Does it matter if my kid has a Finsta? Should I ask to see it?

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Trent, MI
7/3/2024
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Let’s start with a quick definition! A finsta is a “fake” Instagram account that’s typically made so someone can post images and interact with others in a more private way. Oftentimes kids and teens like to use their main Instagram account as a more curated account only posting their best moments while on their finsta they can share more imperfect candid moments. 

Conversations surrounding social media should happen early and often as a family, as these platforms can greatly impact a child or teen’s mental well-being. Even the United States Surgeon General, Dr. Vivek Murthy, has pushed for a warning label on social media platforms warning parents that using the platforms might negatively impact adolescents’ mental health.

It’s crucial to set expectations surrounding social media usage - including that you will need access to monitor any accounts they have. It’s important to discuss WHY you are monitoring. Ideally this happens before they sign up for any account, but as a caregiver, it is your obligation to keep them safe and so know it is never too late to have this conversation now if you have not in the past. 

If your child or teen has a Finsta, you should have access to the content they are posting so you can monitor current and previous posts (once every few days at the least if they post frequently) to make sure it is appropriate. Finsta accounts are typically private so you will have to request access to follow your child or teen’s account. Take a look at the photos they are posting to both their Instagram grid and stories to make sure it is appropriate. Read the comments under their posts to monitor for bullies, sexual harassment, and child predators. If you come across anything inappropriate they may have posted, ask them to delete it and have a conversation about online safety.  

The key here is communication. Let them know what is appropriate for them to post and what is not to ensure they stay safe online. Start an open, honest conversation about staying safe online at a young age and continue the discussion as your child gets older. Teach them to not share identifiable or sensitive information and remind them that what goes online stays online. It’s easy to lie online, so make it clear that they are NEVER to meet up with someone they encounter online. Discuss bullying and let them know to alert a trusted adult if they encounter anyone being bullied online.  Above all else, encourage them to come to you if they ever find themselves in an uncomfortable or dangerous situation.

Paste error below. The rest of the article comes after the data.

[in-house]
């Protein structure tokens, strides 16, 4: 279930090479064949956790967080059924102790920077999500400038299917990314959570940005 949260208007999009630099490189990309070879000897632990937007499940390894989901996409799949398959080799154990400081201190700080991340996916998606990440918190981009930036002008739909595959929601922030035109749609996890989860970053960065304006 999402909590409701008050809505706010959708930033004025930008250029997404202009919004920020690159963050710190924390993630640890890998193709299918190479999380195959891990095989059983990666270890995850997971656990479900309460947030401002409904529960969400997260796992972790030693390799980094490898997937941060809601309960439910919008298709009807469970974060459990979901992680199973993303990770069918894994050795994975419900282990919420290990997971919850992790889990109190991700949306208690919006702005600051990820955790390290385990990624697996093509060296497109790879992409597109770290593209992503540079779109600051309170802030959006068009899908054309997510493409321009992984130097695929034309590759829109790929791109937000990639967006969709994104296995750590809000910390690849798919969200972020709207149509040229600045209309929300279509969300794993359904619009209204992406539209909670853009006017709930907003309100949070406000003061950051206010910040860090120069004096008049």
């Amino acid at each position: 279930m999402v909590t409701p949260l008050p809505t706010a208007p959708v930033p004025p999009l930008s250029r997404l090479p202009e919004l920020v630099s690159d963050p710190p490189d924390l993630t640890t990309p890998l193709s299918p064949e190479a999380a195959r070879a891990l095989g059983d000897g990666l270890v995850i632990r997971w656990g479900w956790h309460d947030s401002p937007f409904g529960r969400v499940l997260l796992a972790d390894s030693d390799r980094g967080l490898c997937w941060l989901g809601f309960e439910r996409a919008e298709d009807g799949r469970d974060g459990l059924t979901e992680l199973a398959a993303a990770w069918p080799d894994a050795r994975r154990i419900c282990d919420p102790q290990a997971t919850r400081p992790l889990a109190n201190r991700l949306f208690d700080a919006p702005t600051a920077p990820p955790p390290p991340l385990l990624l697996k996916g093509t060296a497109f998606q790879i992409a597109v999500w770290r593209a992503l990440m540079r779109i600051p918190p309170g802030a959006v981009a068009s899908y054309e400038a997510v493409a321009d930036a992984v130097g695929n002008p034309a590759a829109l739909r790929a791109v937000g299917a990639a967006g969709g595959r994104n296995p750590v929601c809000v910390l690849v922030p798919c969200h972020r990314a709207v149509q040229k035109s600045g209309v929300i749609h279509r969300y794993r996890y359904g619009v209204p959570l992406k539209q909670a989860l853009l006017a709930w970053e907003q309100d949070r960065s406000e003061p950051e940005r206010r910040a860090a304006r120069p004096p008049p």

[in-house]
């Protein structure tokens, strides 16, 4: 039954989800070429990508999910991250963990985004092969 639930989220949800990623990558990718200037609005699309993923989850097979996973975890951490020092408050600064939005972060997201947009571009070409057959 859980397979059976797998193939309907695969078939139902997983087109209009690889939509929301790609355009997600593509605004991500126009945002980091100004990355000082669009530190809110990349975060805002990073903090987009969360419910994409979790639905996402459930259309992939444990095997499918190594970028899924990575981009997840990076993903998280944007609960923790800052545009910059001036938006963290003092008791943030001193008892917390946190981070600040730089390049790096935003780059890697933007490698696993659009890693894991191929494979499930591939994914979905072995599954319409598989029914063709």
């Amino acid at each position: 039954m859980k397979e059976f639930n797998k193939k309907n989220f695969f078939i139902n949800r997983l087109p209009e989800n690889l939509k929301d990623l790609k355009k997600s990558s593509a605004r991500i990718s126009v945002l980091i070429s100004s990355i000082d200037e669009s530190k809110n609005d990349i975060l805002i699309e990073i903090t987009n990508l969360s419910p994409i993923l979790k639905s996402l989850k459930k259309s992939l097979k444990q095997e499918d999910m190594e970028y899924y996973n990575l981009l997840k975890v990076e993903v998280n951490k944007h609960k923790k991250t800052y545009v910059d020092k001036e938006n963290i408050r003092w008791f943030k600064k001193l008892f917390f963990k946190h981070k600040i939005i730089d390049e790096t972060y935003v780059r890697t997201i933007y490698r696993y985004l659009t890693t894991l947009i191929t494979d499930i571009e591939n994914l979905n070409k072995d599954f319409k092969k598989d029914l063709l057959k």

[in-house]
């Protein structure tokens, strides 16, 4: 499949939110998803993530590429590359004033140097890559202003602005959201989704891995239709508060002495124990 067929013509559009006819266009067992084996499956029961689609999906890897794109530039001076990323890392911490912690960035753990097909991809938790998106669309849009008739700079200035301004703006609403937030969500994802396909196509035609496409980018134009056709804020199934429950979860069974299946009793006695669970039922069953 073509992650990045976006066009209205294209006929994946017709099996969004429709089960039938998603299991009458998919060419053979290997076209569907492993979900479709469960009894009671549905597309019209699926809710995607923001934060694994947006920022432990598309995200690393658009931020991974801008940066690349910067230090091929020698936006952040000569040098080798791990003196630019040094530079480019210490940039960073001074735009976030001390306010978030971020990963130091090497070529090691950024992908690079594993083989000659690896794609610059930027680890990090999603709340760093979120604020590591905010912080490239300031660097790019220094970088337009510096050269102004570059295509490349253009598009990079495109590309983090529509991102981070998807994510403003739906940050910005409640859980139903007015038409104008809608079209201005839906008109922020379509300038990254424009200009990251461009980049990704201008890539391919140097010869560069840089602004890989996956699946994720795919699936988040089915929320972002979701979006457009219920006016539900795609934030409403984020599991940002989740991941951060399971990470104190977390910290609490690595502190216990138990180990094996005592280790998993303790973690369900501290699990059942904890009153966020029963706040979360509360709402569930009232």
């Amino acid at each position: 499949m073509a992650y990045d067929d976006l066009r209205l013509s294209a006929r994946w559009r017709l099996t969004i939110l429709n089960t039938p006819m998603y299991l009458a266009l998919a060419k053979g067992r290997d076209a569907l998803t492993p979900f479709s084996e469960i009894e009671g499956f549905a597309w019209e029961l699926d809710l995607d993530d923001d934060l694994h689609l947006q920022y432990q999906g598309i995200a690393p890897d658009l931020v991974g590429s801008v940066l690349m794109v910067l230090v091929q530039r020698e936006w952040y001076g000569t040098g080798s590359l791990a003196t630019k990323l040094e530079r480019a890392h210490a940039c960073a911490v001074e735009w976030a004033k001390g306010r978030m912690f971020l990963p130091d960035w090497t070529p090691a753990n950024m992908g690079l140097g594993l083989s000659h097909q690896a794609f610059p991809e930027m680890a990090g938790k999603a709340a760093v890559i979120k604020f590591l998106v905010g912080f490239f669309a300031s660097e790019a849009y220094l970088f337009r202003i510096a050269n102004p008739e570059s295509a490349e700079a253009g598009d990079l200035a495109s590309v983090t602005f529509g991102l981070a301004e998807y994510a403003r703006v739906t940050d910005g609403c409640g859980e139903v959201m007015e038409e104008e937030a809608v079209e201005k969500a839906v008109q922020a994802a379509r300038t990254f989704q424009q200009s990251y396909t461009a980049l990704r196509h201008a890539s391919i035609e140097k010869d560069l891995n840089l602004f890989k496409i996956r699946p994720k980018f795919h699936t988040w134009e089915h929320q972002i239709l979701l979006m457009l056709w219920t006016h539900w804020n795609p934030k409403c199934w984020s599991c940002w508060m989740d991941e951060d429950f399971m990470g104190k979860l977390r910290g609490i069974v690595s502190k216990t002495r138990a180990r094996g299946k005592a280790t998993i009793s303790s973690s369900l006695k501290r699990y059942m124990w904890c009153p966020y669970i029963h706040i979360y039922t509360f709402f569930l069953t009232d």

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P - Pause and reflect: Encourage them to hit the pause button before posting, sharing, or commenting on social media. Remind them to consider the potential impact of their words.

O - Own your words: Teach your teens to take responsibility for their online words and actions. Remind them that what they say or post can have long-term effects on others. Encourage kindness and empathy in their online interactions.

S - Spread positivity: Emphasize the importance of spreading positivity. Encourage your teens to think about how their posts could affect others. Challenge them to inspire, support, and uplift with their online presence.

T - Think long-term: Help your teens understand the long-term consequences of their online footprint. Remind them that college applications and future employment opportunities may be influenced by their digital presence. Encourage them to ask themselves if they want to be known as someone who spreads positivity and makes a positive impact.

If you find that your child is resistant to letting you see their Finsta or has developed an unhealthy relationship with social media, a mental health coach or therapist can be a great resource. By working with a mental health professional your teen can learn to connect with the emotions that social media use brings up, address issues such as body image and bullying, and learn tools for disconnecting. You can find more resources in the Social Media section of Digital Parenthood, including Is Instagram a safe app for your family?

Positivity is paramount, so here is a simple tool your teens can use to remind them to think before they POST

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